Praise in Public, Probe in Private

One of the most powerful blog post archetypes is the rant. Done well, it is extremely engaging, pulls at your heartstrings, and makes a compelling case. From the first sentence, you’re swept up in a wave of emotion, and by the end, you’re ready to co-sign a lawsuit with the author.

Good rants have a decent chance of going viral, and that’s why some writers aim to the master them. I know people who have. Personally, however, I’ve only posted a handful in my career — but not for a lack of opportunity.

There are countless things I get riled up about. Shady business practices. Being taken advantage of in a partnership. Pretty much everything airlines do. But if it’s profitable, interesting, and I have plenty of topics to be angry about, then why don’t I rant-post more often? The reason is twofold.

For one, there’s a real chance that mastering the rant will also make you a miserable person. I know people who have. Become bitter, always-angry folks, that is. If rant is all you do, your writing metrics might go through the roof, but at what cost? A corporation sadly can’t lose its soul by injecting emotional clickbait into its users’ veins, for it never had one to begin with — but you, the individual creator, definitely can.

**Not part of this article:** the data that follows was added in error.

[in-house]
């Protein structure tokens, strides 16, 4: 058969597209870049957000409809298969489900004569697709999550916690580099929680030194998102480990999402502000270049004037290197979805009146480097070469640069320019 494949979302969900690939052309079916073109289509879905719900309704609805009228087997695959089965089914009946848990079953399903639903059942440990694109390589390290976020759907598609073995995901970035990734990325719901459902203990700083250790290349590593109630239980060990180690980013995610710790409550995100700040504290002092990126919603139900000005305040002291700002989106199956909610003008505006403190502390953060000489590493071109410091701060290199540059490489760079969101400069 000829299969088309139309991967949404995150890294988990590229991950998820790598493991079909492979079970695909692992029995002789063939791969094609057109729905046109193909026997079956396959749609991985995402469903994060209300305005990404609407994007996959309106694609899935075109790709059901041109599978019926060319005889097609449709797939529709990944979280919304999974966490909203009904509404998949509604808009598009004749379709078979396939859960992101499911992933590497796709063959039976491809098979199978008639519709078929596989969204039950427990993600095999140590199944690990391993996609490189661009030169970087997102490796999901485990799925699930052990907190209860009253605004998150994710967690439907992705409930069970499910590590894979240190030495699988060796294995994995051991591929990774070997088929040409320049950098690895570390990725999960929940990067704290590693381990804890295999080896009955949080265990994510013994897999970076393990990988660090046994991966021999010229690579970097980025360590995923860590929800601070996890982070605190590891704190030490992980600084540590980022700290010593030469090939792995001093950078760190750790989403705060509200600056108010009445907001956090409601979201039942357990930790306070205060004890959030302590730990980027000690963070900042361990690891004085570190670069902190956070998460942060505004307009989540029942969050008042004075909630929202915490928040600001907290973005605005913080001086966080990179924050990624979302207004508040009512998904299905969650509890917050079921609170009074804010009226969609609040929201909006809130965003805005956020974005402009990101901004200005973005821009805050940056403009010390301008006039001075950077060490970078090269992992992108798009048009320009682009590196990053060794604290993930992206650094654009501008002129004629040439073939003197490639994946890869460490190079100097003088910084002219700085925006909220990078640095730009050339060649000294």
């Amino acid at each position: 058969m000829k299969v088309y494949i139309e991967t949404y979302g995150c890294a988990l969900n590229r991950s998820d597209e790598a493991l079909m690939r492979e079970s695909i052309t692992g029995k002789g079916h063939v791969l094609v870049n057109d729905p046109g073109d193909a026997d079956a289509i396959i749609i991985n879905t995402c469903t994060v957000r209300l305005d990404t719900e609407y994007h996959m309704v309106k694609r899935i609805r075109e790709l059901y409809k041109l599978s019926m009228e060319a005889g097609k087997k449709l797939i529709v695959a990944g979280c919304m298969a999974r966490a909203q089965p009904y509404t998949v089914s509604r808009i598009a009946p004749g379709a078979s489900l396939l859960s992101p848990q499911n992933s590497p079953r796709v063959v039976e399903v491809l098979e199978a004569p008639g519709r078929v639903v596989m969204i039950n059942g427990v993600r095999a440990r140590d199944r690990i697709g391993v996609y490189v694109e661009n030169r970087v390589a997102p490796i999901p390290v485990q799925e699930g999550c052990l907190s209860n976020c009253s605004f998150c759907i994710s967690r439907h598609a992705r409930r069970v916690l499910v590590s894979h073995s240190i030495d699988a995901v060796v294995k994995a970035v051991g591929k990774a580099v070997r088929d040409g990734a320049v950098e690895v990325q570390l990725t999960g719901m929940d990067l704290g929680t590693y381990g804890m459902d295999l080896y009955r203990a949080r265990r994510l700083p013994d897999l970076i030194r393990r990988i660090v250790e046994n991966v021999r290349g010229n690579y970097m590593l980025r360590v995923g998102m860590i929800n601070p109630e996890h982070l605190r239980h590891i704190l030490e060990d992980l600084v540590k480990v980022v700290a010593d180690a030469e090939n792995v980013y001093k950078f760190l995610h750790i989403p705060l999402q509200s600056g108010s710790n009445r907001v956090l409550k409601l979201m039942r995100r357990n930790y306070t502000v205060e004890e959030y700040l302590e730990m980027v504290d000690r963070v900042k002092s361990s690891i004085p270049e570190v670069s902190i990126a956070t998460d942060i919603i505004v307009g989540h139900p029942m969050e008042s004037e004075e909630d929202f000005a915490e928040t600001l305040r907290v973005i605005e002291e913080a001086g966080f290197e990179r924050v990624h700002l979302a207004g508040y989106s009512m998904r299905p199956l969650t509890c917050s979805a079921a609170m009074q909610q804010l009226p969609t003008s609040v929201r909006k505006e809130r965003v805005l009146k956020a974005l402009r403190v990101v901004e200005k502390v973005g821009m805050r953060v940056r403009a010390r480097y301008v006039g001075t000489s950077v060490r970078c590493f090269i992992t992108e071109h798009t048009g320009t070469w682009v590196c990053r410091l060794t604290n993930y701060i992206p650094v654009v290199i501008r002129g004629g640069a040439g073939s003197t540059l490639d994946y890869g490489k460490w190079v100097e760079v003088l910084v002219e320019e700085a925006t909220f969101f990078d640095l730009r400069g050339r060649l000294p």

For another, I have a philosophy I’m trying to uphold: Praise in public, probe in private. By and large, I’ve managed to practice this philosophy for almost a decade of interacting with hundreds of people, platforms, and products. The reason is as strong as it is simple: If it was me screwing up, I’d much prefer to be reminded in private so I can fix my mistakes without any public drama. In fact, plenty of times I have been, and I’m grateful for every one of them. Each confidential complaint was a gift, because it could just as well have been a widespread one, no matter how small the issue at heart. You know how the internet gets.

It’s hard to live this philosophy. Especially right when you feel slighted, the publish-button feels a lot closer than the inbox. It takes less time to fire off an emotional response than to craft a thoughtful email. The relief is stronger, too. But then comes the fallout — and what if you’re wrong? At the very least, it is almost always worth to probe in private first. You can still air your dirty laundry in public if you find the recipient of your complaint to already be combative behind the scenes.

We’ve all gone off track, and we’ve all experienced the power of thoughtful feedback and forgiveness. Even if they could be turned into serious coin or attention, shelve your rants. Praise in public, and probe in private. That way, you’ll spread sunshine wherever you go — and if there’s one thing that deserves to go viral more than even the best tirade, it’s a few rays of hope, always loaded with the potential to change someone’s life forever.